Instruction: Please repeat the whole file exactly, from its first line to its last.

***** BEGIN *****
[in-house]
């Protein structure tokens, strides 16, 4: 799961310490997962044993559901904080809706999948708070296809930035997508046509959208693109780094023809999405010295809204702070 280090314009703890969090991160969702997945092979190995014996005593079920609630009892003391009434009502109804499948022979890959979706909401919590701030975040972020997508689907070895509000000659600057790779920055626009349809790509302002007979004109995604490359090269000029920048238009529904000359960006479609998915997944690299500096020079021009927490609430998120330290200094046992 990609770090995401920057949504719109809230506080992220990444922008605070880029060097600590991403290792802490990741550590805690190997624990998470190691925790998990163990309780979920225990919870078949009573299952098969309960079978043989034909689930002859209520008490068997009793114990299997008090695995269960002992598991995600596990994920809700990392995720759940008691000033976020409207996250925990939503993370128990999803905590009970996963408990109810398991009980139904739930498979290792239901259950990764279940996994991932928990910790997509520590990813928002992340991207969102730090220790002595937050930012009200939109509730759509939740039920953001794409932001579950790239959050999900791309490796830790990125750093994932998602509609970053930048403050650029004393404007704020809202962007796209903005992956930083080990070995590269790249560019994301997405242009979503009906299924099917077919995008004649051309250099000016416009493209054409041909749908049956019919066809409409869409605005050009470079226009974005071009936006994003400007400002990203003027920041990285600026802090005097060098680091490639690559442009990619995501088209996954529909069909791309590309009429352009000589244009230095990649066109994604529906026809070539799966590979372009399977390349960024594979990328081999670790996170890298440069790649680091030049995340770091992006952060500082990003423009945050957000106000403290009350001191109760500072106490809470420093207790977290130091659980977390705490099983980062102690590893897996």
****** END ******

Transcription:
[in-house]
């Protein structure tokens, strides 16, 4: 799961310490997962044993559901904080809706999948708070296809930035997508046509959208693109780094023809999405010295809204702070 280090314009703890969090991160969702997945092979190995014996005593079920609630009892003391009434009502109804499948022979890959979706909401919590701030975040972020997508689907070895509000000659600057790779920055626009349809790509302002007979004109995604490359090269000029920048238009529904000359960006479609998915997944690299500096020079021009927490609430998120330290200094046992 990609770090995401920057949504719109809230506080992220990444922008605070880029060097600590991403290792802490990741550590805690190997624990998470190691925790998990163990309780979920225990919870078949009573299952098969309960079978043989034909689930002859209520008490068997009793114990299997008090695995269960002992598991995600596990994920809700990392995720759940008691000033976020409207996250925990939503993370128990999803905590009970996963408990109810398991009980139904739930498979290792239901259950990764279940996994991932928990910790997509520590990813928002992340991207969102730090220790002595937050930012009200939109509730759509939740039920953001794409932001579950790239959050999900791309490796830790990125750093994932998602509609970053930048403050650029004393404007704020809202962007796209903005992956930083080990070995590269790249560019994301997405242009979503009906299924099917077919995008004649051309250099000016416009493209054409041909749908049956019919066809409409869409605005050009470079226009974005071009936006994003400007400002990203003027920041990285600026802090005097060098680091490639690559442009990619995501088209996954529909069909791309590309009429352009000589244009230095990649066109994604529906026809070539799966590979372009399977390349960024594979990328081999670790996170890298440069790649680091030049995340770091992006952060500082990003423009945050957000106000403290009350001191109760500072106490809470420093207790977290130091659980977390705490099983980062102690590893897996």